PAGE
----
We drove home in the cold winter rain and the windshield wipers created a steady tune with the faint muffled noise of radio ads in the background.

“Well that class was more real. What they were talking about at least, seemed pretty honest,” Adam said.

“Yeah,” I agreed as I watched droplets on the car windshield reflecting the red tail lights of cars in the night. “So we could have a kid in a couple months by the time we turn in the last of this stuff,” I felt my stomach tighten at the sound of my own spoken words.

Adam nodded as he adjusted the speed of the windshield wipers. He turned to me and smiled with a little raise of his eyebrows, “Yeah, we could.”


Change can be terrifying. With it can come danger and change itself threatens the comfort of the status quo. But with change, there is usually also light, light that leads to altered, widened perspectives. That is because change, changes us too. It is impossible to step out of a season of change the same person who stepped in, it just doesn’t work that way.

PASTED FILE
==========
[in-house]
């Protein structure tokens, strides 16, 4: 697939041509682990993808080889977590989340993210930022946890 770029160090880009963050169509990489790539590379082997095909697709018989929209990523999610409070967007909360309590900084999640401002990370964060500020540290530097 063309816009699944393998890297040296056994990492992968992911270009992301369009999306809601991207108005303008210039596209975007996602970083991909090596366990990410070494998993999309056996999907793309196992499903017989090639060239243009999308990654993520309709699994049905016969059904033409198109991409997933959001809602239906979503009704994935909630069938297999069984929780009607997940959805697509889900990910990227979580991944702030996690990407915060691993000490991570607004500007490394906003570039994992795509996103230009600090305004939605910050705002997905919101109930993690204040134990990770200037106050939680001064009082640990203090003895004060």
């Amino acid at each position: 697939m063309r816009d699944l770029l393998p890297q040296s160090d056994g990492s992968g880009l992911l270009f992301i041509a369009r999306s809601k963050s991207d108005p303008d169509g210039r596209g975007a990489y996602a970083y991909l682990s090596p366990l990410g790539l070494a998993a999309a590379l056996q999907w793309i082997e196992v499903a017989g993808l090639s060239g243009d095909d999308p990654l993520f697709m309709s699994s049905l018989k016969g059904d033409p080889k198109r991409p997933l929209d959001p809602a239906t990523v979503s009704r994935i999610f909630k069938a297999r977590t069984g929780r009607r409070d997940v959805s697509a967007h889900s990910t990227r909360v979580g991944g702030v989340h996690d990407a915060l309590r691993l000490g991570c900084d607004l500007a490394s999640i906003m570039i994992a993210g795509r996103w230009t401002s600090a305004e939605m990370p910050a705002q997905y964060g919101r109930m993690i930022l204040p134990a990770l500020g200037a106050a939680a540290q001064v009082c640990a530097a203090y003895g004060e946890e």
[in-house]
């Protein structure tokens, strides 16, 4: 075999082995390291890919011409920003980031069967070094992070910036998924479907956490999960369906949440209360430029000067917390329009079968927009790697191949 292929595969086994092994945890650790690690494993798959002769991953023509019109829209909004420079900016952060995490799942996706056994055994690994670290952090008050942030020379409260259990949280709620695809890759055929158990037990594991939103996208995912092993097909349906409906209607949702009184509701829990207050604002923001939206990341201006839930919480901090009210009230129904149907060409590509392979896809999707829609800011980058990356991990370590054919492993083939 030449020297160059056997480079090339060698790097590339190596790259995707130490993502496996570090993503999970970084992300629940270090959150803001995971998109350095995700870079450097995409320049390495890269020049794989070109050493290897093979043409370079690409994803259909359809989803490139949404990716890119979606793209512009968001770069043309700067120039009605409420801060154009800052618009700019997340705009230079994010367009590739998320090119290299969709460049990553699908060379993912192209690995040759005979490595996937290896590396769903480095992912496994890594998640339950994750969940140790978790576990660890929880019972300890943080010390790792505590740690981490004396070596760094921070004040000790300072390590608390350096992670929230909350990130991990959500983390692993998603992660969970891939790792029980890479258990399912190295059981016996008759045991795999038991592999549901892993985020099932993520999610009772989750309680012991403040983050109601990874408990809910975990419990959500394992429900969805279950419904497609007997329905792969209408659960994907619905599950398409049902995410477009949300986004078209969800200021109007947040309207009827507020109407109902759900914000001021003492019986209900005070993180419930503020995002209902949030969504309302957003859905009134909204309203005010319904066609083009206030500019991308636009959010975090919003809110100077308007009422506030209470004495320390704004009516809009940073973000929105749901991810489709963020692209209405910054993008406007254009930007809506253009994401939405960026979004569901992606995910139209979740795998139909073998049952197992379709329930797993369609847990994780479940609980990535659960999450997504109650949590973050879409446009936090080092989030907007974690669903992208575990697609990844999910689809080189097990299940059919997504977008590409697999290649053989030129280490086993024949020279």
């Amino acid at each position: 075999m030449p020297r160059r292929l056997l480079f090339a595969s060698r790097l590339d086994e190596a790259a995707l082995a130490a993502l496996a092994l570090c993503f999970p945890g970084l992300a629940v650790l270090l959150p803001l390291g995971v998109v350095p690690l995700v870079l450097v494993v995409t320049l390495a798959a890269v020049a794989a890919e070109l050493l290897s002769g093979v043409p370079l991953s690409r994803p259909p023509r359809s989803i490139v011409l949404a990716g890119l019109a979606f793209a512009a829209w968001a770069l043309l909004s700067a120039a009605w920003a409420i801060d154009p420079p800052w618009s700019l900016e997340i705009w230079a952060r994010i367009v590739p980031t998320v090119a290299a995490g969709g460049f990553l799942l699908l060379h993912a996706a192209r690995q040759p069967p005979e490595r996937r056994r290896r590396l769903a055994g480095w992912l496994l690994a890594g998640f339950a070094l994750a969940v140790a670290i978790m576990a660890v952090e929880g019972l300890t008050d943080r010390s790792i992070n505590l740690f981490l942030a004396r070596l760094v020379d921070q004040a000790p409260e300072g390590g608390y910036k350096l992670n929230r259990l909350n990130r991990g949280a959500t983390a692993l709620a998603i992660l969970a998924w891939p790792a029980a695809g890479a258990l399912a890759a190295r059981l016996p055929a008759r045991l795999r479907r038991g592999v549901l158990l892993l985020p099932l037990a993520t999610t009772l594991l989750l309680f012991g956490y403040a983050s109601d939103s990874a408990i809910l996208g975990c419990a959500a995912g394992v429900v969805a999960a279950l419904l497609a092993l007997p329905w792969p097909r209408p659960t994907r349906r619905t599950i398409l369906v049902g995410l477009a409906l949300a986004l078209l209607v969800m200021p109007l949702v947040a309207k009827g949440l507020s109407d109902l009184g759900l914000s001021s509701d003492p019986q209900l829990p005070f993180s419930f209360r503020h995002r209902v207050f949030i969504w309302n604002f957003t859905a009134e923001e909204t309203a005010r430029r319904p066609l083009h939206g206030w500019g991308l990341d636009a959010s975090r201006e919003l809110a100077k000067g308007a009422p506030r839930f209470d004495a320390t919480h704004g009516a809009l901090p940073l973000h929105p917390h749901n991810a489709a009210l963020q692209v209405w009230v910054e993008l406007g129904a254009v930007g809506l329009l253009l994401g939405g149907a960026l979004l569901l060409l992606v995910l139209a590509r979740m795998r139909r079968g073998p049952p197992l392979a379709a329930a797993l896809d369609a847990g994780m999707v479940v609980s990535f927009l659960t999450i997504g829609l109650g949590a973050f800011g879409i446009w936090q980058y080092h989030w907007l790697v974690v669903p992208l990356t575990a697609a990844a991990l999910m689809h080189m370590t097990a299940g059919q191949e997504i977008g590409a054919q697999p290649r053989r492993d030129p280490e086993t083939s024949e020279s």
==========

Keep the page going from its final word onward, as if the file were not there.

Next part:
We’ve reached the water’s edge just before dusk to set up camp and I climb up onto a large rock and watch the moving water. The rock feels cold and I can see my breath. Maybe the next time we camp it won’t just be us, I think. Maybe the next time we will be doing life with someone else too. I open my book and the little leaf hops out, caught on a soft breeze. I catch it and hold it up to the sky again. The sun shines through the hole in the leaf, creating a bright little butterfly shape centered in the shadow of the leaf itself. I tuck the leaf back into my book and watch the steady disappearing and reappearing cloud of my breath against the setting sun. I watch as the water just keeps moving forward.


Jamaican Police Sirens: A Moment that Changed Me


So what’s your story?, a question that has always left me scrambling and wondering how one story could even begin to summarize the essence of who someone is. Maybe my problem with this question stems more from the fact that I have always been a story teller. Whether it is verbalized, written, or through artistic expression, every day I am noticing and attempting to encapsulate the stories of my life.

And maybe it is for this reason that I believe one’s story is more so a spider web of thousands of intersecting stories glistening and reflecting the little rays of light that make up we are.  But I suppose if I had to choose just one story from my life, it would begin along the back drop of a bright blue Jamaican sky and fade off with police sirens in the distance. Yes, I suppose this would be my story…